Hewlett-Packard's announced intention to acquire Compaq Computer has produced a flood of mostly negative reviews.
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Services, servers to challenge HP, Compaq
Furthermore, both companies have complementary constituencies and strengths. Compaq's expertise in telecommunications, high-performance computing and fault tolerance for mission-critical businesses matches well with HP's knowledge of enterprise resource planning and Oracle and SAP systems. According to Gartner Dataquest, the new combined company could vault to a market share lead (based on 2000 shipment revenues) of 28 percent vs. IBM's 25 percent and Sun Microsystems' 18 percent. The share would be even more compelling in the Intel processor segment.
That doesn't mean there aren't potential problems. The joining of two huge companies that were former competitors will produce many friction points. For example, HP's Superdome vs. Compaq's AlphaServers, HP-UX vs. Tru64, Himalaya, HP3000--and the list goes on.
The new HP-Compaq would have to worry about customer loyalty, protecting its investments and minimizing the costs of migrations and upgrades from both its former incarnations. In addition, it would have to persuade the financial and IT markets that there's more to gain from a combined entity than from keeping the two companies separate.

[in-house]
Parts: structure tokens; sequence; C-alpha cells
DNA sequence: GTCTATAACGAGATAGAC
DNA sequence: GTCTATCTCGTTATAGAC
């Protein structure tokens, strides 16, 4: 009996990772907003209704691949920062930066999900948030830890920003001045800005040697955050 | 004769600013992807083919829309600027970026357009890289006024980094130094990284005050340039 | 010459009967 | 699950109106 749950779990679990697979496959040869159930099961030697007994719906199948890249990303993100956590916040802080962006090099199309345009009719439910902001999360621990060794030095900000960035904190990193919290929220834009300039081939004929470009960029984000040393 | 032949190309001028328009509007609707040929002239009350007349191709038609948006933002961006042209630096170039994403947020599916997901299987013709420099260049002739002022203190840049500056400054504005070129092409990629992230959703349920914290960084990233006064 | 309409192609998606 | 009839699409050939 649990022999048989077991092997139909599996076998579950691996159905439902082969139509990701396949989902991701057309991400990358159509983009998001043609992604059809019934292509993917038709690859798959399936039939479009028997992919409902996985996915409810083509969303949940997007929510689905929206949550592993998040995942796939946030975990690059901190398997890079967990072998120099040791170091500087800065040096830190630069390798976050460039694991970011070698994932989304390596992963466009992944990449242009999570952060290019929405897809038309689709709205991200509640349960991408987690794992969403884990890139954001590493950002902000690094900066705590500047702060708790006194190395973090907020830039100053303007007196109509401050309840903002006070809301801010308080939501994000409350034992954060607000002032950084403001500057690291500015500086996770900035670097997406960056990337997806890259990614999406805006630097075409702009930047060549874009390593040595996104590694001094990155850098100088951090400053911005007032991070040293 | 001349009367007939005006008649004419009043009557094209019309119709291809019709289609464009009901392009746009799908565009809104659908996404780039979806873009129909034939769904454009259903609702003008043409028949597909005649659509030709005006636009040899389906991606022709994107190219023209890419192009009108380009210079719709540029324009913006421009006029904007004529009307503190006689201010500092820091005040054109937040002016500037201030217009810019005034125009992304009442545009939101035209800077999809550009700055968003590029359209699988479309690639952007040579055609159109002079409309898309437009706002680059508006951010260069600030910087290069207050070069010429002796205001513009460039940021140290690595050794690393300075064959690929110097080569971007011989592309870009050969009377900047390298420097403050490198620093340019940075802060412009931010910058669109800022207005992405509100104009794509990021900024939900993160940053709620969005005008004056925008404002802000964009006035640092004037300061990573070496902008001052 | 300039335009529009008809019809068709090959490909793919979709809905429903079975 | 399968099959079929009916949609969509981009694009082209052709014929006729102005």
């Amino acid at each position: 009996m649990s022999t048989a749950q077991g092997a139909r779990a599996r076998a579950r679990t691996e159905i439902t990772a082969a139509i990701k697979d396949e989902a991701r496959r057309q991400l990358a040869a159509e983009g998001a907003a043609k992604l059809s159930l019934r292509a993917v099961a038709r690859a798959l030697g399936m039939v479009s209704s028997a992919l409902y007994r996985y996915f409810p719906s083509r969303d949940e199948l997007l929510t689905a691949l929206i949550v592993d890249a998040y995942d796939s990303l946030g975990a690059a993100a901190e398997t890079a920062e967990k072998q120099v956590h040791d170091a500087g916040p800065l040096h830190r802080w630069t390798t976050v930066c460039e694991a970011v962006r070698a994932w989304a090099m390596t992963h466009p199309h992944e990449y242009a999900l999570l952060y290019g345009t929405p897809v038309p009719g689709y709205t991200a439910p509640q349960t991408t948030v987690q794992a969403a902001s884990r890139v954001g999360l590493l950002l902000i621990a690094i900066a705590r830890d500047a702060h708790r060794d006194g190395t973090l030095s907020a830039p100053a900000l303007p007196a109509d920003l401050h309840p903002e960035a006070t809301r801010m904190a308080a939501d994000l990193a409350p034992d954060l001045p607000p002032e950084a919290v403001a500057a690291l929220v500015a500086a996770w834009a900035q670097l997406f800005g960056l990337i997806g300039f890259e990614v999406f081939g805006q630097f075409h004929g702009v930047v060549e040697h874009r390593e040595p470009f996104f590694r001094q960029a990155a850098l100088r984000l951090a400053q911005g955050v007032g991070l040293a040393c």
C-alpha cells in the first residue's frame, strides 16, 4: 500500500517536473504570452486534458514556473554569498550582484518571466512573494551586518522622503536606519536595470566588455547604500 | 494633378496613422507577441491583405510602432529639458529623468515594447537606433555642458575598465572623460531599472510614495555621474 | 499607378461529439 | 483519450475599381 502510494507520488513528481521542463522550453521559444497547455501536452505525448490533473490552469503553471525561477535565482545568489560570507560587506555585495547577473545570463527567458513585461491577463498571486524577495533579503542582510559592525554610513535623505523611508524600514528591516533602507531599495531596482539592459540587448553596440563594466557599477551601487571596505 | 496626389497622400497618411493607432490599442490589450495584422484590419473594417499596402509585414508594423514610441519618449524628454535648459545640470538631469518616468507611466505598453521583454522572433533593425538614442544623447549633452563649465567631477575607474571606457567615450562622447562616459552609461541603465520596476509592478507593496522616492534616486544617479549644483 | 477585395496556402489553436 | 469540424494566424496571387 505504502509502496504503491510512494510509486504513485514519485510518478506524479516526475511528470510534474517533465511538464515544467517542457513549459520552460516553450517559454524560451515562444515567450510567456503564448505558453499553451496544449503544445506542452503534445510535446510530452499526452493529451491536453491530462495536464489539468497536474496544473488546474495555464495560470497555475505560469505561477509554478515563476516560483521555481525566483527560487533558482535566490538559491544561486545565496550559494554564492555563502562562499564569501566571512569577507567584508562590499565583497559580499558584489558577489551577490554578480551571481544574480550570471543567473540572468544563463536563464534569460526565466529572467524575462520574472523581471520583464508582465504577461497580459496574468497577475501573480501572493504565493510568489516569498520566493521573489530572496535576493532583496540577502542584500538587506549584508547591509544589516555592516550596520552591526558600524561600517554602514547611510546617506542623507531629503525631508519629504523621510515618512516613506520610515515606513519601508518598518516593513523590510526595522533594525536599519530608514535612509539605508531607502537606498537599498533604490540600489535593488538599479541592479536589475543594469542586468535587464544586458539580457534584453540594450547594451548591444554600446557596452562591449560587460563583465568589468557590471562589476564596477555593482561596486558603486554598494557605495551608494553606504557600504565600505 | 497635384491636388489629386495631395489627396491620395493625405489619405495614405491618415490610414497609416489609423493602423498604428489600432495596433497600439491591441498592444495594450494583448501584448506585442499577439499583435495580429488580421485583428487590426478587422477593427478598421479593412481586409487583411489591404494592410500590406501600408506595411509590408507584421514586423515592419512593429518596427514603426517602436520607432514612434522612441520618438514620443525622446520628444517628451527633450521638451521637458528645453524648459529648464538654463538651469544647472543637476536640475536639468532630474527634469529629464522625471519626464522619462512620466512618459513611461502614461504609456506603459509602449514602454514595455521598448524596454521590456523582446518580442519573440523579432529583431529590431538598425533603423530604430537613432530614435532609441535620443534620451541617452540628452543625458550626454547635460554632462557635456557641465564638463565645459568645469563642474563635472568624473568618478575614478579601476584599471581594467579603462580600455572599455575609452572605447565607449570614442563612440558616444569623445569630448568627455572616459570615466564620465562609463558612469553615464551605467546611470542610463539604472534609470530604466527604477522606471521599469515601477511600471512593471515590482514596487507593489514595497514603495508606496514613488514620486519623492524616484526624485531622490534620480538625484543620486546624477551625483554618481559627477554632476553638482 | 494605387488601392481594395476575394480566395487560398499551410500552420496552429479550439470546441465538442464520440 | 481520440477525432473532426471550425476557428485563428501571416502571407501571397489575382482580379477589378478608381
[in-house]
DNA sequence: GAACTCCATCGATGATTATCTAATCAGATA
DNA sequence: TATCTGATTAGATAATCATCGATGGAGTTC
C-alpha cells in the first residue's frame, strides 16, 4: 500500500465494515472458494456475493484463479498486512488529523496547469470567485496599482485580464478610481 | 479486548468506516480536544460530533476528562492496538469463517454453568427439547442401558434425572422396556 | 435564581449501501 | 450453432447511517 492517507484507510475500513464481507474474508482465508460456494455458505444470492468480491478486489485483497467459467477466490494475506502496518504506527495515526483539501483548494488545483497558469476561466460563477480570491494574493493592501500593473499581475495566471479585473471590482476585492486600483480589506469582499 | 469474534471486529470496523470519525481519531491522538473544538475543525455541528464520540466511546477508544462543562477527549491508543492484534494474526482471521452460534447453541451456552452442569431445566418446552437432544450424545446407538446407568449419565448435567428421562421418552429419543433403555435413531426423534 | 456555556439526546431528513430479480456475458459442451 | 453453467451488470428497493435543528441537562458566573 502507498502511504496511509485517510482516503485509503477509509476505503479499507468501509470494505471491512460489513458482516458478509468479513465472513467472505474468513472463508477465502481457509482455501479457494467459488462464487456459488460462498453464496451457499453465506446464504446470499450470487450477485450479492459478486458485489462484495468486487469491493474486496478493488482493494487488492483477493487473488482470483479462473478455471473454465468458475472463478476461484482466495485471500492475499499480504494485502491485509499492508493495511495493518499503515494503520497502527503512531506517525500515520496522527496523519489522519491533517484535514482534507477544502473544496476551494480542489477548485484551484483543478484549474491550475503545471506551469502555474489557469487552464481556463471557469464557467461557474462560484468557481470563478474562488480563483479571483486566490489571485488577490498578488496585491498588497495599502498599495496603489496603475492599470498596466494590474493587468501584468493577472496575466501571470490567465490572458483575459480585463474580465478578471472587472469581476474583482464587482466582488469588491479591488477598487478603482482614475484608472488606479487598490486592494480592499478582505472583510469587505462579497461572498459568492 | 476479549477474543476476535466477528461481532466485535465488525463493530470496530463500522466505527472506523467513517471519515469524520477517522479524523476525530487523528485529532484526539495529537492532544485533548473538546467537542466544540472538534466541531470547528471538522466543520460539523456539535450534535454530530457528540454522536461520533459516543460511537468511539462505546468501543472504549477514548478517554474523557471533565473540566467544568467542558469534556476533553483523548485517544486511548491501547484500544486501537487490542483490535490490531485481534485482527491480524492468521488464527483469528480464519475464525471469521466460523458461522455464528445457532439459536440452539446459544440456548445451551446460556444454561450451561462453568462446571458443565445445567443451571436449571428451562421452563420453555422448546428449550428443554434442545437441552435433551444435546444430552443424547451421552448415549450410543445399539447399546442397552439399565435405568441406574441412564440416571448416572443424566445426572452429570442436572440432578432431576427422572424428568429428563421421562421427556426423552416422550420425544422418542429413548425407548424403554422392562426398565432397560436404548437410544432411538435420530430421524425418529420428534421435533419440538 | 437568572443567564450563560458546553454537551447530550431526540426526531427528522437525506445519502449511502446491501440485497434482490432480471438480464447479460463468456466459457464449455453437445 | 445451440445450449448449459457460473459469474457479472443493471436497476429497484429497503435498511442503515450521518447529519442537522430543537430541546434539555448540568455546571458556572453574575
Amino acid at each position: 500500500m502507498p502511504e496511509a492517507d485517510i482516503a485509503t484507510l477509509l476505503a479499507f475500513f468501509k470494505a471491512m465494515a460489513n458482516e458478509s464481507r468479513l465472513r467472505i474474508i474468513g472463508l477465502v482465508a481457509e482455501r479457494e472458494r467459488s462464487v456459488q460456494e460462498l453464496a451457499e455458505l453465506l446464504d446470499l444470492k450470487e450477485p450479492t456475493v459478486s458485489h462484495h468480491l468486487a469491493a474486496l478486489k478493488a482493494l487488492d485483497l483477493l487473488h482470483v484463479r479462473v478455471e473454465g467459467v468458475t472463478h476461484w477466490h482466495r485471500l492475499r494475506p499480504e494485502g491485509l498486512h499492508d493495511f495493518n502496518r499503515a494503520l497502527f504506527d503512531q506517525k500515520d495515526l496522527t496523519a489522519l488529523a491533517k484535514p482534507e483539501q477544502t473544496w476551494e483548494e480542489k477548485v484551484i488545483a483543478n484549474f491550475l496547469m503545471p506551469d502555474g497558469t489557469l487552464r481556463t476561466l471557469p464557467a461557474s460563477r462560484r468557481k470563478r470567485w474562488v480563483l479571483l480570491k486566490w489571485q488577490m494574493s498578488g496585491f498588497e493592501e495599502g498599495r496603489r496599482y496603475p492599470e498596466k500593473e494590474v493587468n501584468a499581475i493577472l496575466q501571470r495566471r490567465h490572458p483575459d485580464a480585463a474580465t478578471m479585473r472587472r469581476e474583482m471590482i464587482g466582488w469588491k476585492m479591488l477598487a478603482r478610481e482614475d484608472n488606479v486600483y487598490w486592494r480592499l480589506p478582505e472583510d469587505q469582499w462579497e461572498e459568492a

Toward that end, Gartner believes that HP CEO Carly Fiorina and Compaq CEO Michael Capellas must address not only the external organizational issues of a merger, but also the internal migration, consolidation and integration issues that existed in each company individually.
Overall, that means that HP would dictate the design of enterprise servers, resulting in the faster extinction of the AlphaServer and in Itanium processor family upgrades. Compaq would drive Proliant branding in the midrange, sacrificing the HP NetServer line. System software battlegrounds would sacrifice Tru64 to HP-UX but would attempt to salvage Tru64 clusters.
New developments and announcements by both companies in the regulatory review period are likely to fall victim to customer uncertainty and stall marketing efforts. The longer the regulatory review, the more harmful to strategic IT planning decisions and HP's and Compaq's efforts to get off on the right foot.
Unless HP and Compaq can assure customers of investment protection and of long-term viability that's compatible with cost-cutting and consolidation, Gartner believes that the new HP will likely struggle for at least three years after becoming a legal entity.
(For Gartner's assessment of HP's plan to acquire Compaq, see Gartner.com.)
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